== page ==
To my credit, I never told The Dean, “Go fuck yourself.” I thought it. I held back just like the peer pressure that tries to hold back your true self. Peer pressure doesn’t end on a high school stage with a high school diploma. It follows you around forever, in grown-up clothes. Peer pressure is a battle of the mind. Its attempted theft – one mind trying to steal another mind because of what someone thinks is good for you. If you lose the fight against peer pressure, you lose your mind – your identity, your true self, and your thought process. When that happens, you relinquish control over your actions to those who can’t control themselves but try to control others as compensation. Once you lose your mind, you become a follower who blends into the mainstream. You dissolve without a trace, never standing out because you will never stand up for yourself. You will never stand up to anyone who is pressuring you to do what you don’t want to do.

The fight to let your true self grow and manifest never stops. My number one objective as a football coach and college professor is the same – encourage young people to fight peer pressure. Stand up and fight the temptation to fall victim to peer pressure that tries to hold you back in the pack. The fight isn’t easy. You will likely be outnumbered because peer pressure usually originates in a herd. Mob mentality. The good news is that you have what it takes not to give in.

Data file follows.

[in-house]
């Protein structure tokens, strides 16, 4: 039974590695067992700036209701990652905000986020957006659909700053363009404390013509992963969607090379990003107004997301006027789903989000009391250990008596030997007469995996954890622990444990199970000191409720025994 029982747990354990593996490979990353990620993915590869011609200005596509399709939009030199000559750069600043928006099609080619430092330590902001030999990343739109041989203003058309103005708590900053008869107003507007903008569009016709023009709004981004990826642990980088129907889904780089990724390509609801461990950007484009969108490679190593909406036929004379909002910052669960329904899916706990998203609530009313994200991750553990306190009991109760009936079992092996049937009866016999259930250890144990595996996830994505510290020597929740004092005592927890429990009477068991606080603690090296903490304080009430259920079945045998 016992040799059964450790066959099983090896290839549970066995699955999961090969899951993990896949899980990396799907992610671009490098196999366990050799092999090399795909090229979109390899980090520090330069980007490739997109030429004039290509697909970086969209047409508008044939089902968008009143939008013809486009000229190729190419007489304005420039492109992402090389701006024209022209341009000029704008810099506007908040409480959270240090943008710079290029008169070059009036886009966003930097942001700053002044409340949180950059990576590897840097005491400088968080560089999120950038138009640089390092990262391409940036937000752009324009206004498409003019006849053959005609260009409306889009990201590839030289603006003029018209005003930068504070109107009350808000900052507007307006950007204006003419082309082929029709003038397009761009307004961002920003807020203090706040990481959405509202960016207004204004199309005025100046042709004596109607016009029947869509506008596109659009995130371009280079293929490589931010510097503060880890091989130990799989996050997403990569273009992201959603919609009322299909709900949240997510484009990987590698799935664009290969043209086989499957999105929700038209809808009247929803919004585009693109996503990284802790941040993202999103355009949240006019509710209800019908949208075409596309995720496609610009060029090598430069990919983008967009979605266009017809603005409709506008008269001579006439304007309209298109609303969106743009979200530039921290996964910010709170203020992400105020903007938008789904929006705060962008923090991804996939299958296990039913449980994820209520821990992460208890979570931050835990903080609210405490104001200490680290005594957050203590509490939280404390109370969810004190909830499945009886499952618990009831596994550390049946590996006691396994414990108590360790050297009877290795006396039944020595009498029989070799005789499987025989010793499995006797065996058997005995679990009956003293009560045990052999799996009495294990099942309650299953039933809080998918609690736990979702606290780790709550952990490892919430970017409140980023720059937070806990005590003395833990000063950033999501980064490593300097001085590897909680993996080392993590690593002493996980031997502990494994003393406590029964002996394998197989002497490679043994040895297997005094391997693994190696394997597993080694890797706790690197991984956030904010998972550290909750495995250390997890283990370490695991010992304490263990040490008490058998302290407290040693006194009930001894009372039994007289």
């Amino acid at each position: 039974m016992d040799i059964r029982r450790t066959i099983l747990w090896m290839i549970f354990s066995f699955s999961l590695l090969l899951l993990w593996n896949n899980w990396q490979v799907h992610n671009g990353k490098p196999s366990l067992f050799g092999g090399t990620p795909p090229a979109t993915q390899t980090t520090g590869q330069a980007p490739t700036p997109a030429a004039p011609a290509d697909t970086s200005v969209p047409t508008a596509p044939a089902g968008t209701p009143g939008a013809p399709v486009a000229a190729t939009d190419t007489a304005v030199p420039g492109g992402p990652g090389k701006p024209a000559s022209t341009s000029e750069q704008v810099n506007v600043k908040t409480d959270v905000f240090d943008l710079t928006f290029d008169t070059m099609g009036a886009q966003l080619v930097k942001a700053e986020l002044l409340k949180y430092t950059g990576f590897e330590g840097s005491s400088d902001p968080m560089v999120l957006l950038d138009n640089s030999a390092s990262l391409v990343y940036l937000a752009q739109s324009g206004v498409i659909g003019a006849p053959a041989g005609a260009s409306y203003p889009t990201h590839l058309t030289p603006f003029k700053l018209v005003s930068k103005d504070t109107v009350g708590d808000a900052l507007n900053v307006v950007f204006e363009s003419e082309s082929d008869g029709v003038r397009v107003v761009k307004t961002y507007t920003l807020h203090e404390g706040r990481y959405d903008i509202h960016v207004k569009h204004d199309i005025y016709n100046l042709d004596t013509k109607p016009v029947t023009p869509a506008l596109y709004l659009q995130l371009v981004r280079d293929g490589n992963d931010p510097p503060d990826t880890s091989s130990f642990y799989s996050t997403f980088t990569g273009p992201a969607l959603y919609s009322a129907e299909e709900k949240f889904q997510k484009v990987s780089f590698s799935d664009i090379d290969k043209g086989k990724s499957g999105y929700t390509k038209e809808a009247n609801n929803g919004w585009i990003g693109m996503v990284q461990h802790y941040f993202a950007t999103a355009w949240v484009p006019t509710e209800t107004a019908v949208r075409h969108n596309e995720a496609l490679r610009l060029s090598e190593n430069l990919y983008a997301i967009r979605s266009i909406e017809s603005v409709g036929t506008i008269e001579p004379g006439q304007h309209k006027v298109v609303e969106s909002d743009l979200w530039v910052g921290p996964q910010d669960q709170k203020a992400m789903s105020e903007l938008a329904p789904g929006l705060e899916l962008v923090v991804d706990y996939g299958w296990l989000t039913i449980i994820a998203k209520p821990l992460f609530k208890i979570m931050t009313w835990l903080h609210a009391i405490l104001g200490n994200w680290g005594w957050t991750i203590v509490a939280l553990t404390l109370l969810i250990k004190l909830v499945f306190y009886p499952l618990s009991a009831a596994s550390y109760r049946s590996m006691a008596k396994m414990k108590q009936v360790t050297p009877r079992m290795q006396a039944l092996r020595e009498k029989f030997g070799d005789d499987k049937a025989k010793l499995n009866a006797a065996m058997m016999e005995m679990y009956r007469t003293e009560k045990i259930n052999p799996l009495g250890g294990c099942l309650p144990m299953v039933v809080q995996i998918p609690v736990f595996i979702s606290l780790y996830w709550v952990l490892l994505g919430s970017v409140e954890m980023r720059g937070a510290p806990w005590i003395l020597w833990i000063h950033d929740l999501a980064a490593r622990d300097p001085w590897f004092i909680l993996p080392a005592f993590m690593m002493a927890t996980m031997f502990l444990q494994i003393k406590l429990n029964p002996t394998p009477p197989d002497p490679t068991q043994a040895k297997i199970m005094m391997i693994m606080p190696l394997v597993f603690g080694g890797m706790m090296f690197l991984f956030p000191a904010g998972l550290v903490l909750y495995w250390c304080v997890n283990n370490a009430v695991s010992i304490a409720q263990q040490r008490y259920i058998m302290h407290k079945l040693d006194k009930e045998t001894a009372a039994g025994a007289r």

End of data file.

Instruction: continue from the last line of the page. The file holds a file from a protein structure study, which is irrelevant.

This is a copyrighted excerpt of a book I’m writing called The Mystery of Murder: Working with the Dead. The copyright is owned by X Fitness and Jordan Publications who are committed to lift. More blogs and more Blunt Talk Podcasts this week will be devoted to help you fight to keep your true self and not give into peer pressure that causes the dread of cognitive dissonance, the inner hell that will burn you up unless you replace it with a fire that will lift you up.

Blessings and all good things.


Gino Arcaro M.Ed., B.Sc., Level 3 NCCP (Nat’l Coaching Certification Program)

Head coach – Niagara X-men football

Owner – X Fitness Inc.


Gino Arcaro is a widely published author. His website, blog, Youtube channel, and list of SWAT FOOTBALL Books are at:

His books include:

4th & hell: seasons 1 and 2, Soul of a Lifter, SWAT Offense, SWAT Defense, SWAT Tackling Video & e-book,  X Fitness Workout System, and a 3 business book series called Soul of an Entrepreneur

He also has written 20 editions of 6 law enforcement academic textbooks. A new 8-volume interrogation book series will be released in 2014. And just released, a new children’s book called “BE FIT – DON’T QUIT.” The first stage of his new Blunt Talk e-books is now for sale. His latest book on human potential called “Hashtag Peace” is at the editing stage. He is writing three other non-fiction novels book called The Mystery of Murder: Working with the dead, Midnight Shift from hell, and Another Bar Fight.